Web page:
Hosting the Olympic Games symbolised Japan’s re-emergence on the global political stage after World War II, helping to shape the nation’s post-war diplomacy, renew relations with the international community and restore its reputation around the world.
Japan used the Games to present the country as a peaceful and democratic nation, and showcase the economic growth and technological progress it had made over the two decades following the end of the war. Historians now view Tokyo 1964 as marking the beginning of Japan’s internationalisation, leading to its growth as a global industrial power and exporter of high-quality technological goods.
Infrastructure developments ahead of Tokyo 1964, and the use of novel technologies such as a satellite to facilitate live international television broadcasts of the Games, helped cultivate this new image.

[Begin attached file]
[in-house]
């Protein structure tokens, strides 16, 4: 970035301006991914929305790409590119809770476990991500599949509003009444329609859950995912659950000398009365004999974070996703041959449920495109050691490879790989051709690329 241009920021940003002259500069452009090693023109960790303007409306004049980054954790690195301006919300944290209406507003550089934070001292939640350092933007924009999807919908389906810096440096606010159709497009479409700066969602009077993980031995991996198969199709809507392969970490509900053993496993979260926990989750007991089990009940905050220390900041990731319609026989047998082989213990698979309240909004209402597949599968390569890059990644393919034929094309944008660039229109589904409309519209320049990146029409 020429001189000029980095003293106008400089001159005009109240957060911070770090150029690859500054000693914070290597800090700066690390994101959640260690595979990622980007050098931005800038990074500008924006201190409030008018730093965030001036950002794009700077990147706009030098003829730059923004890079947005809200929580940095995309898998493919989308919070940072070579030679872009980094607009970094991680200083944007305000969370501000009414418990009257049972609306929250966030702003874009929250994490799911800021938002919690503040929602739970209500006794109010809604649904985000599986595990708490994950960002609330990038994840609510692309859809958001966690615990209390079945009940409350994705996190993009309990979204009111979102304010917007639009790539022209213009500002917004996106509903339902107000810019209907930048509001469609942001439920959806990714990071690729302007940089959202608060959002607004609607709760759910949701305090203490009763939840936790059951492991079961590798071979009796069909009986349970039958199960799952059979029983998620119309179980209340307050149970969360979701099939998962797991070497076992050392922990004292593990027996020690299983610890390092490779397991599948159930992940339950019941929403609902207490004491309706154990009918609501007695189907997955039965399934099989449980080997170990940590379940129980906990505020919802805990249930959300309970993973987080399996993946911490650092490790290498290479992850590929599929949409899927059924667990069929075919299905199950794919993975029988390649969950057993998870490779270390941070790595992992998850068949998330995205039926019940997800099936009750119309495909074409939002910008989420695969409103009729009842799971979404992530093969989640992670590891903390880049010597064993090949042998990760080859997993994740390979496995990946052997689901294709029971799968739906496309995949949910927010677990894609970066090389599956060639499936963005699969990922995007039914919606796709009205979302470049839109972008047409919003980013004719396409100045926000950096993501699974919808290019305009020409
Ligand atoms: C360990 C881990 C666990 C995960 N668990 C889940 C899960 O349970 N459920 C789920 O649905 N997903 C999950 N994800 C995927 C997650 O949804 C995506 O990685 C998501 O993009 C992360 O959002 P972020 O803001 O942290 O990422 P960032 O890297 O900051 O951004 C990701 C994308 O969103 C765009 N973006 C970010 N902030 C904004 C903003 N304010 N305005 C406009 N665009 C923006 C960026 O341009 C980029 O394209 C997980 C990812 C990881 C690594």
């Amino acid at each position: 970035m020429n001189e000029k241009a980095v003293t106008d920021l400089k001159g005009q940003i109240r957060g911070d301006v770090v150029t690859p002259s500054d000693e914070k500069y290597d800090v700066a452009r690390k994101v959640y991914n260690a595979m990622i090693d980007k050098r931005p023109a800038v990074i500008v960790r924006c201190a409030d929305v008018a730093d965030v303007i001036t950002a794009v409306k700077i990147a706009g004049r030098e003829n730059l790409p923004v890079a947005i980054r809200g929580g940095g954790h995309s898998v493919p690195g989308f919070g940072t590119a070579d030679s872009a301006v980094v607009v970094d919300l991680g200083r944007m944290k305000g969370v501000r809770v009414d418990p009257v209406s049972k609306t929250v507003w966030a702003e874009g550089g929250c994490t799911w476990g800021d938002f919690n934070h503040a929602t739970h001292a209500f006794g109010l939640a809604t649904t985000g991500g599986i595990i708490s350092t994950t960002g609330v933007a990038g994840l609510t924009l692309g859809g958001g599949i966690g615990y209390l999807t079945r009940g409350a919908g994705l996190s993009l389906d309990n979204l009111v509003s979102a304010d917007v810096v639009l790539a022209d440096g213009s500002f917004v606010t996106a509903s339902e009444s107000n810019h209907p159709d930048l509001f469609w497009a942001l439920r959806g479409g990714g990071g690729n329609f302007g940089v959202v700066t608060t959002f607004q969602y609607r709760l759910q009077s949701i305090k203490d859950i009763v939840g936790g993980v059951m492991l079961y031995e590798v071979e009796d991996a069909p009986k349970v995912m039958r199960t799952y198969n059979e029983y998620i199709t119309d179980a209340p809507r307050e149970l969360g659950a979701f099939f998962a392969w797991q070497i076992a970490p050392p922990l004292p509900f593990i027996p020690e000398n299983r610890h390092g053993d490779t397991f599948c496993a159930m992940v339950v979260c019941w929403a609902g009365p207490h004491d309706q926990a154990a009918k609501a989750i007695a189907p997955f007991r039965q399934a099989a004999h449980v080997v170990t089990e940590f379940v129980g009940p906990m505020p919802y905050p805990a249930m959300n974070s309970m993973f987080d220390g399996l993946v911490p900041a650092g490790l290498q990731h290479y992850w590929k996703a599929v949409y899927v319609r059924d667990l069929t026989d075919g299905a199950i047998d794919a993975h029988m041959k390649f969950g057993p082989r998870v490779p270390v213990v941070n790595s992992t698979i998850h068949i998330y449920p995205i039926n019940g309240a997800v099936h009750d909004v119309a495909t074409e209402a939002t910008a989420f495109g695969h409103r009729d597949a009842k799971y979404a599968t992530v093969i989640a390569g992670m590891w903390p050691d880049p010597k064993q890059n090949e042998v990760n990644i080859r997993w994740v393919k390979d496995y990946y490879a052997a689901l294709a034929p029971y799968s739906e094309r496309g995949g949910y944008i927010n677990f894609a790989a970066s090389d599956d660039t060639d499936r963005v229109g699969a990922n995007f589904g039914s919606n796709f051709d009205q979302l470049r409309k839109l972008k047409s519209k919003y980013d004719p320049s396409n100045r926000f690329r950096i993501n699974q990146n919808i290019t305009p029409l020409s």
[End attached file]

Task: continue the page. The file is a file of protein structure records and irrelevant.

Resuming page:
Academics have described Tokyo 1964 as being a great success for Japan in sending a message of its post-war recovery across the globe and projecting a new perception of the country as a culturally admirable nation. It was so successful in this regard that academics have since described it as a notable example of nation branding. This enabled Japan to expand its trade networks, and the country has continued to use sports diplomacy as part of its foreign policy to build international connections and promote greater knowledge and understanding of Japan.